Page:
Stressors come in all kinds of forms: work and school pressures, relationships, health concerns, uncertainty about the future. Even changes that are generally positive can still be incredibly stressful, like gaining a family member or starting a new business. Left unchecked, stress can lead to a host of symptoms, including headaches, disrupted sleep, nausea, irritability, lack of focus, and poor impulse control. Tips for stress management are frequently repeated and generally well-known: Get some exercise! Talk with a friend! Breathe deeply! Get a massage!
But while most of us recognise at least a few of these symptoms from stressful periods in our own lives (and if you donít, please teach the rest of us what your secret is!), stress isnít exclusive to the adult world. Our children experience stress too. And while parents and children can often be high up on the list of one anotherís stressors, weíre generally stuck with each other. So while itís nice to talk about individual stress-busters, ways to help the whole family manage stress at once can be a lifesaver for parents and kids (and grandparents, stepparents, aunts and uncles, godparents, siblings, friends-who-function-as-family, and 32 flavors of cousins) to tackle their stress head-on.
Getting involved in a productive hobby is often touted as a great way to manage stress, but in families that are already over-scheduled, the idea of adding more to the plate can feel overwhelming. The solution is to find something that the entire family can enjoy together, which is still a challenge. If one of you likes to play Call of Duty and the other prefers reading regency romance novels, thereís a chance one of you will like the other Ö but itís not altogether likely. Better is to find something thatís new to everyone. Youíre into painting and theyíre all about Minecraft? Consider designing and building a treehouse together. Youíve got three super active family members and one with a bad knee? Swimming could fit the bill. Some folks in the family are aspiring globetrotters while others hate to leave the house? Borrow some international cookbooks and explore the world from the comfort of your kitchen. (There is very little more soothing than kneading dough.)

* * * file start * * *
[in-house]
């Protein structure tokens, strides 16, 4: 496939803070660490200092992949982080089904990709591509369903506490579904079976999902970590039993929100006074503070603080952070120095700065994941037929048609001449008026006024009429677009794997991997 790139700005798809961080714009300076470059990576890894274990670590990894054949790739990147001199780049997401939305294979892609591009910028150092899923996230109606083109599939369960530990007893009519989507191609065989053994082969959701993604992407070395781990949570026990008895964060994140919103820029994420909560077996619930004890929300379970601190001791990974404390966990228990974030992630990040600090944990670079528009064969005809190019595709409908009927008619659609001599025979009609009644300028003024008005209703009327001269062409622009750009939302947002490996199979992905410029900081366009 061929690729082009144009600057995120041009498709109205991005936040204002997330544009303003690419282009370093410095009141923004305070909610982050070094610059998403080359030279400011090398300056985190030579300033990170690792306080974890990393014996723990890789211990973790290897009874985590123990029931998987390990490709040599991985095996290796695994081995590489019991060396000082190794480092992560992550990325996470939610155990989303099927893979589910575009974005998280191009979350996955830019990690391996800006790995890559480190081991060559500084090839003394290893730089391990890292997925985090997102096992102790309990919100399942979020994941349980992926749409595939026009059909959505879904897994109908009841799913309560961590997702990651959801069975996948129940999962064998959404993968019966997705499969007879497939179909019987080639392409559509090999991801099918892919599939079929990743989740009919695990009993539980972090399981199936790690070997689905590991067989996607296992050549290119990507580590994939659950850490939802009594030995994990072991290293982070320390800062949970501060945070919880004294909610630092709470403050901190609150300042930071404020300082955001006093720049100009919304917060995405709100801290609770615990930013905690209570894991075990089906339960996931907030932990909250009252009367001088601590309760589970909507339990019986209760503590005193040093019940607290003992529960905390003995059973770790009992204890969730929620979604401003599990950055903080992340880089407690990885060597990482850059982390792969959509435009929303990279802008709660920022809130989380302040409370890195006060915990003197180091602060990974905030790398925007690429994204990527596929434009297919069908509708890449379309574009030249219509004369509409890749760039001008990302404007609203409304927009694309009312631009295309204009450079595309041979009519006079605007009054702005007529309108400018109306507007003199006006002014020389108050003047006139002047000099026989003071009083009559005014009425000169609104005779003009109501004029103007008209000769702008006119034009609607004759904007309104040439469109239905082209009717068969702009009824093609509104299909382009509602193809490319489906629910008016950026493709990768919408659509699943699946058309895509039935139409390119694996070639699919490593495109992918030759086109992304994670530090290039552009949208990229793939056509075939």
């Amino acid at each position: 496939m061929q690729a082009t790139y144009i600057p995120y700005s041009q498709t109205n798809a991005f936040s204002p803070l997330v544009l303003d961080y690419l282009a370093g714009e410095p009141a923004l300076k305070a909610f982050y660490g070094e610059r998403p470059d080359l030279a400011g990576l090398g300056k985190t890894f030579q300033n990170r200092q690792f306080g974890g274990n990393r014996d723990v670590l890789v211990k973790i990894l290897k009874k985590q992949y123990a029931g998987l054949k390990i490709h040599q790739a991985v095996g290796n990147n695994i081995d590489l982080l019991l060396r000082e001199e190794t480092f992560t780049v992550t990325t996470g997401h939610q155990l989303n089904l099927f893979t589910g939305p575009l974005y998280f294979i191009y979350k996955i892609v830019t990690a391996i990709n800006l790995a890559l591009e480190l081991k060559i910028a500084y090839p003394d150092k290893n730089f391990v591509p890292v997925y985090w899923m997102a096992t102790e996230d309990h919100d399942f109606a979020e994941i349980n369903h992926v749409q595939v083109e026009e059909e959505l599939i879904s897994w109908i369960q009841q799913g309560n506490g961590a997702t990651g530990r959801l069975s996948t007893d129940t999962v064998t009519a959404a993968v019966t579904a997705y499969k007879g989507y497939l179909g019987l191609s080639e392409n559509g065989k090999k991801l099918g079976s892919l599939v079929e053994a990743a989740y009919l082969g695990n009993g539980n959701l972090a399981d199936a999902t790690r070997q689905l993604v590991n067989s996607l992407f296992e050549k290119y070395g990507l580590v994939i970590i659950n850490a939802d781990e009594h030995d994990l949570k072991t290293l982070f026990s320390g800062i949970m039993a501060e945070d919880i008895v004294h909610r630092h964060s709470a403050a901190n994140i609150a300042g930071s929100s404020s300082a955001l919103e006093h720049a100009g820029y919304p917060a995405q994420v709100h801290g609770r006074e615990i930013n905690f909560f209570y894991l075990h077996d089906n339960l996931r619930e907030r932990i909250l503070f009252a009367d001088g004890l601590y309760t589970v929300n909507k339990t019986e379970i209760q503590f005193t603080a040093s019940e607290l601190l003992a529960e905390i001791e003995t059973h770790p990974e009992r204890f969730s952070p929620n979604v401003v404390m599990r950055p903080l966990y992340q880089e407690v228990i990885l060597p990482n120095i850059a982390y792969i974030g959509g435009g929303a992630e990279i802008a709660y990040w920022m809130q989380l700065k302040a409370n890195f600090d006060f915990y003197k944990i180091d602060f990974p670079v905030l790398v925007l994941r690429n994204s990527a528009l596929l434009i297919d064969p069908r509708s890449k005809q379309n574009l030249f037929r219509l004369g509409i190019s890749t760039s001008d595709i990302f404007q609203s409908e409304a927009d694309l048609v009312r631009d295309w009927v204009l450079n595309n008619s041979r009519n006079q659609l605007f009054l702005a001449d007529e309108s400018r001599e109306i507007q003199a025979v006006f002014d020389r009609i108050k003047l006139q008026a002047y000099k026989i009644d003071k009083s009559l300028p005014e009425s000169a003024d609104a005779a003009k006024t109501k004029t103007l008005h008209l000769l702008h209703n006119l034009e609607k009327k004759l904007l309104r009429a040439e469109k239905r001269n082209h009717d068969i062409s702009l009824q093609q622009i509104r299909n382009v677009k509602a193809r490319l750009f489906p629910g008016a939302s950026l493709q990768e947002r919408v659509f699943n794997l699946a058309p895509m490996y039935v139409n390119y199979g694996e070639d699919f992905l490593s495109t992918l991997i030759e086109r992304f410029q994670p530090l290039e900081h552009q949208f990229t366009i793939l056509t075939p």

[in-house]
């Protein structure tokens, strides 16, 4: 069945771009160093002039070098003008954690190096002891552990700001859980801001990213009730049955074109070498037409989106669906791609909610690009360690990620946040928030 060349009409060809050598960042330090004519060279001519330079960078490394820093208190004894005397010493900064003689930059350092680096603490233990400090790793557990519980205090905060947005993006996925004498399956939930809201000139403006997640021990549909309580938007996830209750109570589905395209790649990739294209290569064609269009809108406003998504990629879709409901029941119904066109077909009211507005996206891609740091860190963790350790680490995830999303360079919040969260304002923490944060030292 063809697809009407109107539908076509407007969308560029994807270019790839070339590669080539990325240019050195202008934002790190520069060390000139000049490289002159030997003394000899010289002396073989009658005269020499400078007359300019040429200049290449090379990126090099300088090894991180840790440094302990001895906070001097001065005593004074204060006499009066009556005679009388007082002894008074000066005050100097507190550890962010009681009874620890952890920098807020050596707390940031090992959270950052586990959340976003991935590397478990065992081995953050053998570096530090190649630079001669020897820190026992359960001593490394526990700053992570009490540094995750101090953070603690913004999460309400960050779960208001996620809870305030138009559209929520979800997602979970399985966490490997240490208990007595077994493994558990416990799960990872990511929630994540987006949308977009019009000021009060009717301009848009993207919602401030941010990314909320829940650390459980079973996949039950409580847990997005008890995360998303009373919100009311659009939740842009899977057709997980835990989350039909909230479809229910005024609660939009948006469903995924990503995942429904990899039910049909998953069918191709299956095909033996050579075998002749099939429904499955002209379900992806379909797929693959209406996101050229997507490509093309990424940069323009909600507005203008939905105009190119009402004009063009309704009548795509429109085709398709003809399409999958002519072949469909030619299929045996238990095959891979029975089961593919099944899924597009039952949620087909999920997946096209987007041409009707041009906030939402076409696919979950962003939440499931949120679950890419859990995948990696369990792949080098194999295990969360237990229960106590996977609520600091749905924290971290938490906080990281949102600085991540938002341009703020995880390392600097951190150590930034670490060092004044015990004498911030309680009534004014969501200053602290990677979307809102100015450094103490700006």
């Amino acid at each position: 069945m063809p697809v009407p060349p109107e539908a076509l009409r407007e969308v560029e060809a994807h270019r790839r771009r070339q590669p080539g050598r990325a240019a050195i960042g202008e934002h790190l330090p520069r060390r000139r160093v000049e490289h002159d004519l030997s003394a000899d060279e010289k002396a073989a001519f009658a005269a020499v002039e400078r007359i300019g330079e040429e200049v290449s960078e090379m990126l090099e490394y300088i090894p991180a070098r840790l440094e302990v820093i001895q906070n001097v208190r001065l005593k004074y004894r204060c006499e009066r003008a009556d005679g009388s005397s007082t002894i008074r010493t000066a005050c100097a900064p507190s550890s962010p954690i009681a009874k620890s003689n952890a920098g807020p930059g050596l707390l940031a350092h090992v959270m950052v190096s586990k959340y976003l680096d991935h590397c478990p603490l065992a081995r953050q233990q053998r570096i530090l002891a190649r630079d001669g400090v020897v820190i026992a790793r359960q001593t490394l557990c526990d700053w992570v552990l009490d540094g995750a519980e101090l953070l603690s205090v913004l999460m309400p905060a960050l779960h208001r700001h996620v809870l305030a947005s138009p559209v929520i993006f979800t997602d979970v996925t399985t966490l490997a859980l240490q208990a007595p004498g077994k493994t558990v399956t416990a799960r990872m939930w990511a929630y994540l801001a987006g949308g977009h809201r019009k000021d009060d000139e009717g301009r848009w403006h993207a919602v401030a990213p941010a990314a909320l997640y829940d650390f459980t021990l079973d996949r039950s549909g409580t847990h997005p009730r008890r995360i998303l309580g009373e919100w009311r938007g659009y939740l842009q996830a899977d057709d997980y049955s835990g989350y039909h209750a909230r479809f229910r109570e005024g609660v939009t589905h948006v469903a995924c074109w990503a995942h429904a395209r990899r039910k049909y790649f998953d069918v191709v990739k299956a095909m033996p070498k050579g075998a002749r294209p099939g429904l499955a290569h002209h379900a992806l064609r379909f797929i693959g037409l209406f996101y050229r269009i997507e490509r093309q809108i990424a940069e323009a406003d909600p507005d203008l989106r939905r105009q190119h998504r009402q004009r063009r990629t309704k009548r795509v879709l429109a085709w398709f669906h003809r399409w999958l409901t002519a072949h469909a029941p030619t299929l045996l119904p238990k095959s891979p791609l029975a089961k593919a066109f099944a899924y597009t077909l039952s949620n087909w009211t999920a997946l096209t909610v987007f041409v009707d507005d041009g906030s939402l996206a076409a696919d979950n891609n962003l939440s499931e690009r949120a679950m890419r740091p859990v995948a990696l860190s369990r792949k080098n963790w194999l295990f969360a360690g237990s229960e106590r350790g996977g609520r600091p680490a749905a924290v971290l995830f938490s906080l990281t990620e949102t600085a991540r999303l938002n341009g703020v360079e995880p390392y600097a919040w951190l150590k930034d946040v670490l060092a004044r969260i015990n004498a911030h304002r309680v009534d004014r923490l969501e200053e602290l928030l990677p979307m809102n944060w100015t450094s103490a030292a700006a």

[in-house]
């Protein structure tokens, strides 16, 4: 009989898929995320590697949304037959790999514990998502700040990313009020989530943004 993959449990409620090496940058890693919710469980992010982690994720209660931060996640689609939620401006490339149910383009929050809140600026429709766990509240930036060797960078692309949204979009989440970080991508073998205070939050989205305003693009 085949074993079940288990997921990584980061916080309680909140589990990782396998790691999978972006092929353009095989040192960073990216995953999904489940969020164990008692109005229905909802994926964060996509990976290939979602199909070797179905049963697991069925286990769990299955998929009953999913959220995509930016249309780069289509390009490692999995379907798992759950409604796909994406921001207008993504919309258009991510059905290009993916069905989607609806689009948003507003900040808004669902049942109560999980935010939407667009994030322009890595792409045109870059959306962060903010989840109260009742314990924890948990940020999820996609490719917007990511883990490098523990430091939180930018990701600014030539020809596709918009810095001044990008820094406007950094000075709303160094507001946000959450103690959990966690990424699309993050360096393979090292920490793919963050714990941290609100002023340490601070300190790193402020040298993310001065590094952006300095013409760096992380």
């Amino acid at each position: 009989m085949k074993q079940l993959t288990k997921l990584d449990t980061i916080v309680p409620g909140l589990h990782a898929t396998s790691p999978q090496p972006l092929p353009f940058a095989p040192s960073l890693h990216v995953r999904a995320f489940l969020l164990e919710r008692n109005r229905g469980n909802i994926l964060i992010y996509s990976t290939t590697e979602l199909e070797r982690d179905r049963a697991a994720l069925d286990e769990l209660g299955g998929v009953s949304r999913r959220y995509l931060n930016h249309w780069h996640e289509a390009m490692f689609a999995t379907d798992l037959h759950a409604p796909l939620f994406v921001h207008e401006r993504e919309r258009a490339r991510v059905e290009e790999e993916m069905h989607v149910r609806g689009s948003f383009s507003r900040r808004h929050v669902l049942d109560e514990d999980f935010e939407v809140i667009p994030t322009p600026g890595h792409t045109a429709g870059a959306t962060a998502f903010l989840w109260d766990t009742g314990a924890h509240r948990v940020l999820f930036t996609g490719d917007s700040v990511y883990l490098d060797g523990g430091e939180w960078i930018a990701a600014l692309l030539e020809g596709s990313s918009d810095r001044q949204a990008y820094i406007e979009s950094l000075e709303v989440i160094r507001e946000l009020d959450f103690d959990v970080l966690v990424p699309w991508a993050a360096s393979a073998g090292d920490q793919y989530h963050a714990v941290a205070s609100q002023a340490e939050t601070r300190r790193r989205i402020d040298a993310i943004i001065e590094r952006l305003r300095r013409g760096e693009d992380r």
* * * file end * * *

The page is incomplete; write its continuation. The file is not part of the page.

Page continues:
Iíve got an urge to try juggling. No idea why. Could you get your partner involved with it? Thereís nothing like having a completely useless skill to rock out at parties or get togethers. That and keepie up.
Ah yes, the old ďexerciseĒ advice. Well, itís here for a reason: physical activity really is good for stress management, so long as youíre doing it in a way thatís both physically and emotionally healthy. The same goes for kids of all ages, but to an even greater degree. So without creating stress about it, try to find ways to be active together. Some ideas include:
● Watching and trying some yoga and activity videos online. Check out GoNoodle for family-friendly content.
● Walking or biking for transportation. If you live in a neighborhood where you can get to the shops, or the pub for lunch, or the movies, or someplace else under your own power, do it! .
● Go places where being active is the fun part of being there. Where I live Iím so lucky with the amount of parks and walking trails we have.
● That shared hobby idea can go for physical activity too. Train for a 5k.
Keep in mind that some people thrive in a competitive environment, while others donít. Think about that before jumping into any kind of formal sport.
Does that seem like a contradiction in terms? Itís really not. In todayís busy world, kids and adults have much of their lives planned down to the minute, and open-ended time is losing out. But downtime is critical for stress management, so the easiest solution is to formalise downtime by actually putting it on the schedule. Time for playing, reading, chilling, whatever. Children need downtime in order to deal with the stress of everyday life. Teens need downtime. You need downtime. So get that time on the calendar and plan for Ö absolutely nothing serious. Do whatever feels right at the time, even if thatís nothing at all.
Situations feel stressful because theyíre challenging. And challenges can be incredibly helpful in getting us to grow. A tough school or work assignment can teach you new skills, while an argument with a loved one can help you look at your preconceptions from a different perspective. Itís when stress becomes toxic that it really starts to negatively impact our lives, physically as well as mentally and emotionally. The trick is to manage your stress before it gets to that point, both for you, and for your family.
So breathe deeply. Go for a walk. Get that massage. Get your kid a massage. And remember that youíre all in this together. Even if thatís a little stressful sometimes.